Glasses are a logical place to put a wearable computer and at some point we will see wearable computers. However I'm skeptical that this product has mainstream appeal. But prove me wrong; I'd love to see it in action.
Google announced this morning that it is offering free mobile websites to US small businesses for one year through its howtogomo.com portal. DudaMobile is the vendor providing the site building capability (DIY) and hosting.
After the year is up I would imagine that DudaMobile's pricing and rate card kick in. However its basic hosting is free already. So this must be a premium account that Google is offering. Accordingly it would likely cost business owners $9 per month to maintain their mobile sites on DudaMobile.
The company also offers a do-it-for-me service that costs $500 for the build/set-up fee and then $90 per year for hosting.
What's interesting here is that Google isn't doing this with its own mobile site builder, which by implication the company is admitting is inferior to the DudaMobile product.
Fortune's Philip Elmer-DeWitt reports on the results of the latest teen survey by investment firm Piper Jaffray. The survey polled 5,600 American teens, evenly divided between genders. The average age was 16.
The following are a couple of the questions and answers from the survey:
While the sample is very large, the question is: how representative of all US teens is this survey?
There are somewhere between 25 and 30 million teenagers in the US, depending on how "teen" is defined, according to the US Census Bureau. Thirty four percent of 25 million would be 8.5 million teens with iPhones. That seems plausible. Another 8.5 million teens have tablets/iPads by the same extrapolation.
According to comScore's most recent figures 13.5% of US mobile subscribers own iPhones (or roughly 14.04 million people out of a total smartphone population of 104 million). These data points are from different sources but the numbers suggest that more US teens than adults own iPhones. That doesn't seem correct.
What's not exposed is the degree to which teens aspire to ownership of any other type of smartphone. Also not discussed is whether the tablet 34% of teens claim to "own" is actually theirs or owned by a parent. It would be interesting to know whether there are multiple iPads/tablets in the house.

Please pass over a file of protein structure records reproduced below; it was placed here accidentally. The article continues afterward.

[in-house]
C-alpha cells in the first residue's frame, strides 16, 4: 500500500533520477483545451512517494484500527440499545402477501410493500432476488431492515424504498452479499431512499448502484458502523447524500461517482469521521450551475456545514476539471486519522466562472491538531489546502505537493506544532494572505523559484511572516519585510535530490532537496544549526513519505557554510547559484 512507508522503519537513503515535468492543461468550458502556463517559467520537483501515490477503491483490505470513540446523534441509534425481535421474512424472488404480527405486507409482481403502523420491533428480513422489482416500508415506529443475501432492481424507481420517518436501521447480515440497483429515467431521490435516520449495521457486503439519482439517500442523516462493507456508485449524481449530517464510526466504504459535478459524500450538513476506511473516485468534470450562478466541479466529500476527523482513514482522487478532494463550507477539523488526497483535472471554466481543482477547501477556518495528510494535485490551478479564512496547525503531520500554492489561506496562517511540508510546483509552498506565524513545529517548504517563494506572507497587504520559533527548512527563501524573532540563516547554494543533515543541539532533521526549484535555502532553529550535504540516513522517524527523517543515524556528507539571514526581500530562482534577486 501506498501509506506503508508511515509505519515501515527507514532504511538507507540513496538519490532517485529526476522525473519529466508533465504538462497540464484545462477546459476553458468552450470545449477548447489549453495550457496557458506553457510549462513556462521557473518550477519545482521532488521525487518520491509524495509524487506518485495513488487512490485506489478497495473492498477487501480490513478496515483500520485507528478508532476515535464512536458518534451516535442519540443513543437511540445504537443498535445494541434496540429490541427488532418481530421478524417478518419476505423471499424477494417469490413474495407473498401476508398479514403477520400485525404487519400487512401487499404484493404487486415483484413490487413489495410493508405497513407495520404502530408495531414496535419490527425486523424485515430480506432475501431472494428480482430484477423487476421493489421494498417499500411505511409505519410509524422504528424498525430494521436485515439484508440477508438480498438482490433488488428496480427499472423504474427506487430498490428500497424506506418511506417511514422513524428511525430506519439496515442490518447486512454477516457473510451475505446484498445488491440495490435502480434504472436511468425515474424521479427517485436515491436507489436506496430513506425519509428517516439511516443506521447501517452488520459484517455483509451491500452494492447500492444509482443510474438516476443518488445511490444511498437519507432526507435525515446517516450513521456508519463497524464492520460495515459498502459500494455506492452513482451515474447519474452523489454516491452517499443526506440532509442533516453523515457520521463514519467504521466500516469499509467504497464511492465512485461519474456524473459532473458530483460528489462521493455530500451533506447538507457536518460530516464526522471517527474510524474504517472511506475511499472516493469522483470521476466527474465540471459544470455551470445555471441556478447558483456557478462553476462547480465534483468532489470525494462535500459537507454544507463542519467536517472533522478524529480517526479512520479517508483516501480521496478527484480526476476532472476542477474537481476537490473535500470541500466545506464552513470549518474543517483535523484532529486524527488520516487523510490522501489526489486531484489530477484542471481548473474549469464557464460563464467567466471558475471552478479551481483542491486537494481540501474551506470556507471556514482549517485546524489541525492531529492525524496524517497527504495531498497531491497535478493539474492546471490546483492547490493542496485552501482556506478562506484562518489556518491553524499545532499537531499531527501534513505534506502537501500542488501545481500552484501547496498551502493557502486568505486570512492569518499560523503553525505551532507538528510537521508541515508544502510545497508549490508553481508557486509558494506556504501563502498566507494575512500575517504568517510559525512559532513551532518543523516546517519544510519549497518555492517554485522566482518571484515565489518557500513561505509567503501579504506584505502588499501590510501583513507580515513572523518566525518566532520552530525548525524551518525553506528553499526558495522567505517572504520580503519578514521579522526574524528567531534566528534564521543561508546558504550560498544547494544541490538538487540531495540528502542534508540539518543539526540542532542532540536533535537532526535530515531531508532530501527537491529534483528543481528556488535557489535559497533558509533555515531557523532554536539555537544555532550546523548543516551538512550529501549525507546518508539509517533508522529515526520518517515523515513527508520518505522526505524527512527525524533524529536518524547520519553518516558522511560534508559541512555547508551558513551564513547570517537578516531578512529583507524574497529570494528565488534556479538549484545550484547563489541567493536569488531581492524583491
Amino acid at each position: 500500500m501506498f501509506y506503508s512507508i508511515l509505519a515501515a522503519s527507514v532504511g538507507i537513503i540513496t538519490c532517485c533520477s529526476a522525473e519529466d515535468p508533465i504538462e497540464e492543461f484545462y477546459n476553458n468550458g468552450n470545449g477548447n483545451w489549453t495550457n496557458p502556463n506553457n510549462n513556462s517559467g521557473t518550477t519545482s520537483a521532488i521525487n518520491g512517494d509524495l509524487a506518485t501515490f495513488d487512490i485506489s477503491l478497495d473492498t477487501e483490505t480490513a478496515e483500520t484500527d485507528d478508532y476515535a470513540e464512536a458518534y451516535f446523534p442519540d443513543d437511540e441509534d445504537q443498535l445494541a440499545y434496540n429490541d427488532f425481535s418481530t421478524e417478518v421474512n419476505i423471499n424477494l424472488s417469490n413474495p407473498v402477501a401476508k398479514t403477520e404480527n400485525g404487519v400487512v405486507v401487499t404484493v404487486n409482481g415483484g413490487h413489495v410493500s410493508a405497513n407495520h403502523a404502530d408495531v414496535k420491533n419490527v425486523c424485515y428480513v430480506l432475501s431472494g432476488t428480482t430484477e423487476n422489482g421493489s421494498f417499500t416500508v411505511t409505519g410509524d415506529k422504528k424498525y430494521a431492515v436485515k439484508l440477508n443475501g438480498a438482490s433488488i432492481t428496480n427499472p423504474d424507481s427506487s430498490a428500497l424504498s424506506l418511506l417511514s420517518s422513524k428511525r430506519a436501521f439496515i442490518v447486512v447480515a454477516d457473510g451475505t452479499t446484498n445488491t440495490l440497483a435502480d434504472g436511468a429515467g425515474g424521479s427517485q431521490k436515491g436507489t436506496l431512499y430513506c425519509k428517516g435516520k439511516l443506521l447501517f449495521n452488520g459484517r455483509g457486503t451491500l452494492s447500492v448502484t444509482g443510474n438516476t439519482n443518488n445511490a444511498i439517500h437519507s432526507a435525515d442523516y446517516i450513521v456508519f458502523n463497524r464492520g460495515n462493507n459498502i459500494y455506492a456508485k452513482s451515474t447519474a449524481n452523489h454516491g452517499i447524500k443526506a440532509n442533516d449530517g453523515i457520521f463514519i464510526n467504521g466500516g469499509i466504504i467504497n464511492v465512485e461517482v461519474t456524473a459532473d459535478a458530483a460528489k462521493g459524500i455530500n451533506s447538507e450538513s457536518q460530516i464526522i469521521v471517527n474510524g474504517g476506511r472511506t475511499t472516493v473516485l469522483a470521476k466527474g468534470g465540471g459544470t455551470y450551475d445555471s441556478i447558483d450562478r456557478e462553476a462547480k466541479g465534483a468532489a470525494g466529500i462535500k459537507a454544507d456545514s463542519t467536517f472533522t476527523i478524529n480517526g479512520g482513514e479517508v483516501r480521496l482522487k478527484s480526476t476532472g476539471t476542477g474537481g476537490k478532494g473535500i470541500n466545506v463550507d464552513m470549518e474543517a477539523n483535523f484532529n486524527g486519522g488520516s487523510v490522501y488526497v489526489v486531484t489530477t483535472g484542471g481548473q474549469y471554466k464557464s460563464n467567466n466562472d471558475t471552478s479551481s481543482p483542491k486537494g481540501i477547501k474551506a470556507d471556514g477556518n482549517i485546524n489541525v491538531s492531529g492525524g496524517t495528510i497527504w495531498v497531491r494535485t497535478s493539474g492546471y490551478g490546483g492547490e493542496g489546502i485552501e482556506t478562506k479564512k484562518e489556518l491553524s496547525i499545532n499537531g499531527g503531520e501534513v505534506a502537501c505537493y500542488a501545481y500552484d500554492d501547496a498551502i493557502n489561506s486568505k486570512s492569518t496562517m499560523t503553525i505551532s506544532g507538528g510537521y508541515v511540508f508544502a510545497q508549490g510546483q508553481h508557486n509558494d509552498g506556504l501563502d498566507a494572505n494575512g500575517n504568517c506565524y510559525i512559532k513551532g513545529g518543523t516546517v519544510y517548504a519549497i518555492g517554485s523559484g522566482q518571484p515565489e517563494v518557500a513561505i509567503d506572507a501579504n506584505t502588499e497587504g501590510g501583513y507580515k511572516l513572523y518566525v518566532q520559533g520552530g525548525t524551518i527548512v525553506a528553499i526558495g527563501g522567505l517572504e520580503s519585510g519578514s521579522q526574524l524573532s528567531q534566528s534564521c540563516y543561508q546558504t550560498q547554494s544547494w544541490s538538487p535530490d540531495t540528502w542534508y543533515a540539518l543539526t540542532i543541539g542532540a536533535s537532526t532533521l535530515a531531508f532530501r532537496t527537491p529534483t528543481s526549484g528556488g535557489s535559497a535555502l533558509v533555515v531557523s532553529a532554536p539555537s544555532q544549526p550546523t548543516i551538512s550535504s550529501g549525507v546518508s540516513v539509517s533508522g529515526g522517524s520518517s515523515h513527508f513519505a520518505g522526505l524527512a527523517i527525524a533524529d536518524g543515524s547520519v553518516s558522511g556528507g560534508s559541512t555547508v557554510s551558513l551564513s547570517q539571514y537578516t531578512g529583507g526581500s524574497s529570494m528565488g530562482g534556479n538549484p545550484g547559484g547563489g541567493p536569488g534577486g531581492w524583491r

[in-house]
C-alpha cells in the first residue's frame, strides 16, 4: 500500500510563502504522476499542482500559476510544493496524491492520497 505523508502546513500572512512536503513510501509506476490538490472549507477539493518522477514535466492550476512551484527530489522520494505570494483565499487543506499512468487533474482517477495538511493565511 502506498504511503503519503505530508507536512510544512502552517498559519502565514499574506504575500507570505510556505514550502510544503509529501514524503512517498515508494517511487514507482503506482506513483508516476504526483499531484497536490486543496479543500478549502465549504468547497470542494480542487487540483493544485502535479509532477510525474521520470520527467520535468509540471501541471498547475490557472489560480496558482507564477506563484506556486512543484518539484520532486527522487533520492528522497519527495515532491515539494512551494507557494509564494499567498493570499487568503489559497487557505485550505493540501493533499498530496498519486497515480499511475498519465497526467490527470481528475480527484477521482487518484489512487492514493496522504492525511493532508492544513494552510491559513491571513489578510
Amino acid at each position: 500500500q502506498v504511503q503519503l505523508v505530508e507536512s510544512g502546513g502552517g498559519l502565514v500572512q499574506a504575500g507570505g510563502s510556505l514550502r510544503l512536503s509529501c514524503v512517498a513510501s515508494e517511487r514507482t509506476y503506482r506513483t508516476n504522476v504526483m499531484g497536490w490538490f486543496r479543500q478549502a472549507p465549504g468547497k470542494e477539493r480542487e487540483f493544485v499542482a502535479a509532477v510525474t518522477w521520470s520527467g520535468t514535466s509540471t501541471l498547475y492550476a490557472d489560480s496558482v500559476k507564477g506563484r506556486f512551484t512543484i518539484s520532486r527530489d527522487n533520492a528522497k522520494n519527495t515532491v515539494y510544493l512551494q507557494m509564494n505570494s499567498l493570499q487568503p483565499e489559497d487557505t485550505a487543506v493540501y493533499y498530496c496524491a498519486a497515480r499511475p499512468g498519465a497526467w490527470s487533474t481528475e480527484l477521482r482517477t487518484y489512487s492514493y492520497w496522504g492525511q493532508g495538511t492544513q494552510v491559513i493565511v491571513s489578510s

Beyond its February US smartphone marketshare data, released earlier today, comScore also exposed some additional, interesting data about WiFi usage among Android and iPhone owners in the US and UK. In general iPhone owners are apparently much heavier users of WiFi than Android owners. And UK residents are also generally bigger consumers of WiFi than their US counterparts.
In the US the percentage of Android WiFi users is half as large (32% vs. 71%) as iPhone WiFi users. But why?
As someone who owns both devices I can speculate about why this may be.
More Android handsets operate on 4G networks, whereas the iPhone is limited to slower 3G networks. The move to WiFi alleviates some of the frustration of being on slower networks for iPhone owners. Beyond this, on Sprint and Verizon in the US, iPhone owners can't access voice and data at the same time. Where WiFi is available they can.
In addition, whenever a new WiFi network becomes available iPhone owners get a prominent, even disruptive, notification that takes over the screen. iPhone owners are thus much more likely to be aware of the presence of WiFi than Android owners. The process of connecting to WiFi is also faster and easier on my iPhone than it is on my HTC Android phone.
There are two contradictory memes in the market about Android. One is that the platform is surging toward world domination; the competing narrative is that Android is losing adherents and is faltering.
ComScore boosted the first narrative today with a release (based on survey data) that shows Android crossing the 50% threshold in February. In other words, 50% of US smartphones now are Android handsets.
Interestingly comScore's data show only 44% US smartphone penetration, while Nielsen shows 50%.
In addition, Nielsen and financial analysts from Canaccord Genuity claim that the iPhone is "clawing its way back" among recent purchasers and closing the gap with Android. The Q1 2012 Appcelerator also appears to show mobile app developers losing some interest in Android.
These indicators suggest Android is losing some momentum, although the comScore data directly contradict that assertion. Regardless, it's clear that Android is on its way to replacing Nokia as the leading smartphone platform globally.
The comScore report also confirms the accelerating decline of RIM and shows that US consumers are not buying Windows Phones. We'll see what happens after the massive marketing campaign that's about to be unleashed by AT&T, Nokia and Microsoft.